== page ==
• Abstract
  • 4.1 Introduction
  • 4.2 Cyclic vomiting syndrome subtypes
  • 4.3 Cyclic vomiting syndrome subtypes: different roads leading toward a common destination
  • References
  • 5. Clinical and pathophysiological relationship between migraines and cyclic vomiting syndrome
  • Abstract
  • 5.1 Overview of relationship between cyclic vomiting syndrome and migraines
  • 5.2 Clinical features of migraine headaches
  • 5.3 Epidemiology of migraine headaches and cyclic vomiting syndrome
  • 5.4 Pathophysiology of migraine headaches
  • 5.5 Treatment of migraine headaches
  • 5.6 Conclusion
  • References
  • 6. Psychosocial contributors to cyclic vomiting syndrome
  • Abstract
  • 6.1 Introduction
  • 6.2 Psychological and social aspects of cyclic vomiting syndrome
  • 6.3 Stress and cyclic vomiting syndrome
  • 6.4 Quality of life
  • 6.5 School and work accommodations
  • 6.6 Psychiatric comorbidity
  • 6.7 Cannabis use and cyclic vomiting syndrome
  • 6.8 Psychological and psychiatric treatment
  • 6.9 Symptom assessment
  • 6.10 Summary
  • References
  • 7. Treatment of acute cyclic vomiting syndrome attacks
  • Abstract
  • 7.1 Introduction
  • 7.2 The four phases of CVS
  • 7.3 Approach to treatment of an acute CVS episode
  • 7.4 Medications commonly used as abortive treatments for CVS
  • 7.5 Treatment modifications for selected patient populations
  • 7.6 Supportive treatment of CVS in the hospital setting
  • 7.7 Conclusions
  • 7.8 Future directions
  • References
  • 8. Prevention of recurrent cyclic vomiting syndrome episodes
  • Abstract
  • 8.1 Introduction
  • 8.2 How might cyclic vomiting syndrome prophylactic therapies work?
  • 8.3 Adult cyclic vomiting syndrome prophylaxis in the current era
  • 8.4 Prevention of cyclic vomiting syndrome episodes in pediatric patients
  • 8.5 Treating women with cyclic vomiting syndrome who are of childbearing age or are pregnant
  • 8.6 Nonpharmacologic approaches to preventing cyclic vomiting syndrome attacks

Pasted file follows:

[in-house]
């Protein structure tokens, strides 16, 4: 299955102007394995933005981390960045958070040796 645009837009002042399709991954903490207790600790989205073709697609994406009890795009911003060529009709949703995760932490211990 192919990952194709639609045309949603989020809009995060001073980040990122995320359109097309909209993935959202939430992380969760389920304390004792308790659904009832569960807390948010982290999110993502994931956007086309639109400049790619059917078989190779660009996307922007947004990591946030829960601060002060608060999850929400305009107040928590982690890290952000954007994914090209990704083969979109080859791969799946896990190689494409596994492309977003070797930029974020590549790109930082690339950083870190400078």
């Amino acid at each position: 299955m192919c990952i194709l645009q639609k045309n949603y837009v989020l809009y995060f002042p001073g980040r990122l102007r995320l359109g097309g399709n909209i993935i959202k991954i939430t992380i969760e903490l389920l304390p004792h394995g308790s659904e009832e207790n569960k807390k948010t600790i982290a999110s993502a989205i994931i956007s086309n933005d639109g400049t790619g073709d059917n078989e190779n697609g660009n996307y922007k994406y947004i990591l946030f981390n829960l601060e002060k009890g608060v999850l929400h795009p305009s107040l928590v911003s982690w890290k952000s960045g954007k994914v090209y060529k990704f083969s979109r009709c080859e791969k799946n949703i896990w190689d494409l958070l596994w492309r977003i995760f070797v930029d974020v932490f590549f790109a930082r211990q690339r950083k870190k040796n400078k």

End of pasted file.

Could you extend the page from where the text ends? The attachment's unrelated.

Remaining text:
• 8.7 Major questions and future directions
  • References
  • 9. Clinical features of cannabinoid hyperemesis syndrome
  • Abstract
  • 9.1 History of cannabinoid hyperemesis syndrome
  • 9.2 Cannabinoid hyperemesis syndrome symptom presentation
  • 9.3 Associated behaviors and symptoms
  • 9.4 Diagnosis of cannabinoid hyperemesis syndrome
  • 9.5 Cannabis use profiles in cannabinoid hyperemesis syndrome
  • 9.6 Epidemiology
  • 9.7 Working toward a more clinically useful definition of cannabinoid hyperemesis syndrome
  • 9.8 Conclusion
  • References
  • 10. How common is cannabinoid hyperemesis syndrome and why is it so hard to diagnose?
  • Abstract
  • 10.1 Cannabinoid hyperemesis syndrome diagnostic criteria
  • 10.2 Epidemiology
  • 10.3 Cannabinoid hyperemesis syndrome as a substance-induced functional GI disorder
  • 10.4 Why is cannabinoid hyperemesis syndrome hard to diagnose?
  • 10.5 How will future diagnostic criteria evolve to more reliably diagnose cannabinoid hyperemesis syndrome?
  • 10.6 Summary
  • References
  • 11. Proposed mechanisms of cannabinoid hyperemesis syndrome—how can cannabinoid pathways both relieve and cause vomiting?
  • Abstract
  • 11.1 Introduction
  • 11.2 Gut-brain axis pathways involved in CHS
  • 11.3 Cannabinoid receptor biology
  • 11.4 Potential mechanisms for development of CHS
  • 11.5 Conclusions and future directions
  • References
  • 12. The curious association of hot-water bathing with cyclic vomiting and cannabinoid hyperemesis syndromes
  • Abstract
  • 12.1 Introduction
  • 12.2 History and epidemiology
  • 12.3 Effects of hot-bathing behavior
  • 12.4 Thermoregulation in humans
  • 12.5 Nausea and thermoregulation
  • 12.6 Cannabis, endocannabinoids, and thermoregulation
  • 12.7 Postulated mechanisms for hot-water bathing responses in CVS and CHS